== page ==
Estate tax planning can be complex. There are many options and exclusion when it comes to minimizing estate tax liabilities.
In this post, we will discuss probably the most important estate tax election – the estate tax portability exclusion. This is probably the #1 estate planning concept for married couples.
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The Basics of Portability
Portability essentially allows two spouses to combine their estate exclusions together into one large exemption. There is not as much need to split the exclusions and have the estate of the first spouse to pass away get allocated into a credit shelter trust or bypass trust.
If you elect Portability, the assets will receive a basis step-up at the surviving spouse’s death. Assets that would pass to a bypass trust or credit shelter trust would not be allowed this benefit.
The step-up in basis could save tax on the increase between the asset’s value upon the death of the first spouse and the value at the death of the surviving spouse. The downside is that the estate tax will be assessed on the appreciation (if you are subject to it).
The most significant advantage portability has to offer is its simplicity. It may now be practical for many couples to leave all assets to a surviving spouse, either outright or in trust, and still retain the unused exclusion amount from the first spouse to pass away.
Estate Tax Exclusion Portability
Many clients may think it is unnecessary to elect Portability at the first spouse’s death because the surviving spouse’s estate is not even close to the current exclusion amount. They may also feel that the Federal Estate Tax may be repealed entirely under the new administration. However, it is always possible that the exclusion amount could decrease significantly from its current high amount or that a future administration could reinstate the Federal Estate Tax.
This new option is beneficial, though, like any other estate planning tool, Portability is not a cure-all. For instance, it does not apply to the Generation-Skipping Transfer Tax (GST) exemption. Remember, though, that individual exclusion is adjusted annually for inflation. But once the remaining unused exemption is transferred to the surviving spouse, the amount does not change as time passes.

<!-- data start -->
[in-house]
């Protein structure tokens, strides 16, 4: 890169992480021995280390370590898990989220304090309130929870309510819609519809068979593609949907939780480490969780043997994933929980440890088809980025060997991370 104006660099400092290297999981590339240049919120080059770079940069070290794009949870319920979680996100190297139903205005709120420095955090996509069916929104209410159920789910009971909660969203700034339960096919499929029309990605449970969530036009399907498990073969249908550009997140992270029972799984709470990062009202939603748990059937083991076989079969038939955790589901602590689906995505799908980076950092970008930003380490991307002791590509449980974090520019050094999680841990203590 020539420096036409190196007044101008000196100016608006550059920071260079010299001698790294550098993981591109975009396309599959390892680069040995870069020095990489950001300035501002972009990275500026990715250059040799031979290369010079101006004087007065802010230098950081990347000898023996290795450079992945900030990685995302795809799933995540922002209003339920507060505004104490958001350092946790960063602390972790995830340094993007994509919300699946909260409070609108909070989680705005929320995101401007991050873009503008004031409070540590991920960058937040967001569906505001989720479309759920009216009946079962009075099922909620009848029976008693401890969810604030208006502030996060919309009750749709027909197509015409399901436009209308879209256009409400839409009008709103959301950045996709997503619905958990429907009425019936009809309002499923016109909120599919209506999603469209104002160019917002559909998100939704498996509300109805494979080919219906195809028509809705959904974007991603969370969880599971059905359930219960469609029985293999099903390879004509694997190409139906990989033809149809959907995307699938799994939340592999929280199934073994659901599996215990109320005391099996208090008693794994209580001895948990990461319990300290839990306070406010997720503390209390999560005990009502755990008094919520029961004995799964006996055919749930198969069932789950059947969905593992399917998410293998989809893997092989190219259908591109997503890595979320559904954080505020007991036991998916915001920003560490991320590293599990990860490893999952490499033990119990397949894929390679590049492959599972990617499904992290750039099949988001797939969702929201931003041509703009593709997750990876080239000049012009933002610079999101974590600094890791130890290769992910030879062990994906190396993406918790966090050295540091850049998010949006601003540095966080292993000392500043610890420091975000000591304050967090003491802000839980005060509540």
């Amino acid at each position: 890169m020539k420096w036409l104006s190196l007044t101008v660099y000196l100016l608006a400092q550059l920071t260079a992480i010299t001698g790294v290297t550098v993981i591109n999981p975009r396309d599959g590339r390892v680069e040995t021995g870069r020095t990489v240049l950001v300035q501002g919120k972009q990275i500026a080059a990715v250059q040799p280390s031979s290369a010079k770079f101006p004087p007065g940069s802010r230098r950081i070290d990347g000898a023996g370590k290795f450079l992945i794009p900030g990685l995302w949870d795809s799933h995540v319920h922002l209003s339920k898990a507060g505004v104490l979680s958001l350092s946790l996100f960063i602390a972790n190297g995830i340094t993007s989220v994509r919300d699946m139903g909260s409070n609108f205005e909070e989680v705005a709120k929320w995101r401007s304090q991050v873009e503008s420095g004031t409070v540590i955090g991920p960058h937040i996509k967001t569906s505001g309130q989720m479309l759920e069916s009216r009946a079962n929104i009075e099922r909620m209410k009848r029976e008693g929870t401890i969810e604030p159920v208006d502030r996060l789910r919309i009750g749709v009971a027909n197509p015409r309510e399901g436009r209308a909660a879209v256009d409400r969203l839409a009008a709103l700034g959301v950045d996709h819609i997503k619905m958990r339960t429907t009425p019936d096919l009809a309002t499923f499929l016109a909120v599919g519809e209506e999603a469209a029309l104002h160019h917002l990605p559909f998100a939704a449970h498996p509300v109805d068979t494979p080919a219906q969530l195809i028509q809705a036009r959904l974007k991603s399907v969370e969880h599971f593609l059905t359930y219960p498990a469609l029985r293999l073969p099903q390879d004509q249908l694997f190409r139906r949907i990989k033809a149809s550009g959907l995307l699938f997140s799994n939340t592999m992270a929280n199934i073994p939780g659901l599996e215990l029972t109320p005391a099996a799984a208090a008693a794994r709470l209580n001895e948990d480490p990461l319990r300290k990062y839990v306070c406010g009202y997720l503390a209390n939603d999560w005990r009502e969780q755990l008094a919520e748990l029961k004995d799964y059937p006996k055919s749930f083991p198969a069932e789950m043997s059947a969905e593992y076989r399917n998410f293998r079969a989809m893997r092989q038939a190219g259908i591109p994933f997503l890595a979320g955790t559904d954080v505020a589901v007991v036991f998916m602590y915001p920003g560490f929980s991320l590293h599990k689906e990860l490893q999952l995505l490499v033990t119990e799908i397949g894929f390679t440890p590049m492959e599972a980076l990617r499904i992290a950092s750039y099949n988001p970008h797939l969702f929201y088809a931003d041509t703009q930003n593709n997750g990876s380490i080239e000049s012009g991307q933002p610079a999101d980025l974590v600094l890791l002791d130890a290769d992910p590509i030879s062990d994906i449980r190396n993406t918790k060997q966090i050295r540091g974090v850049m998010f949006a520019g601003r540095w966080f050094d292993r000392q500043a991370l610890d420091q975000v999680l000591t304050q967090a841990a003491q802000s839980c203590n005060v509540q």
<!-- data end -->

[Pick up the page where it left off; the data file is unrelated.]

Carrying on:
Estate Tax Planning for Married Couples
When couples have assets less than the exclusion amount, Portability is a very convenient option. It can save costs by eliminating the need for an irrevocable trust to split assets to maximize their individual exclusions.
For many couples, a significant concern in their estate planning has been a primary residence, representing a substantial portion of their wealth. Previously, a couple could have transferred assets to one another, depending on which spouse potentially died first. In addition, a spouse might leave their stake in the house to a trust. This creates additional time and expense relating to the administrative headaches for the surviving spouse and with or in allocating costs and tracking payments. Portability eliminates the need for more complex estate planning.
Exclusion Filing Requirements
The executor is then required to file a complete and accurate Form 706 on or prior to the second anniversary of the decedent’s date of death and
The executor filing Form 706 on behalf of the decedent’s estate must state this at the top of Form 706:
When filing Form 706, the tax return assumes that you elect Portability. If you choose to opt-out, you must choose to do so on page 4, Part 6, Section A.
The good news is that a surviving spouse does not have to file Form 706 when the estate’s gross value (which includes prior taxable gifts) is less than the basic exclusion amount. But the IRS allows executors filing solely to elect Portability of the DSUEA not to disclose and report values of certain assets that are eligible for the marital deduction or the basic charitable deduction.
However, the values must be estimated and included in the calculation total of the entire gross estate. The property assets can be rounded to the nearest $250,000 but do not have to be disclosed on the recapitulation included in Form 706 in Part 5.
The portability exclusion is probably the #1 planning strategy for married couples. The concept itself is rather simple, but there are plenty of issues to consider.
Most estate professionals believe that there is no downside to electing the portability exclusion. But this is not the case. While it is a home run for most folks, there are some downsides that need to be considered.
Make sure that you review your estate plan with qualified tax and legal professionals. Federal estate laws are constantly changing, so make sure you stay on top of it.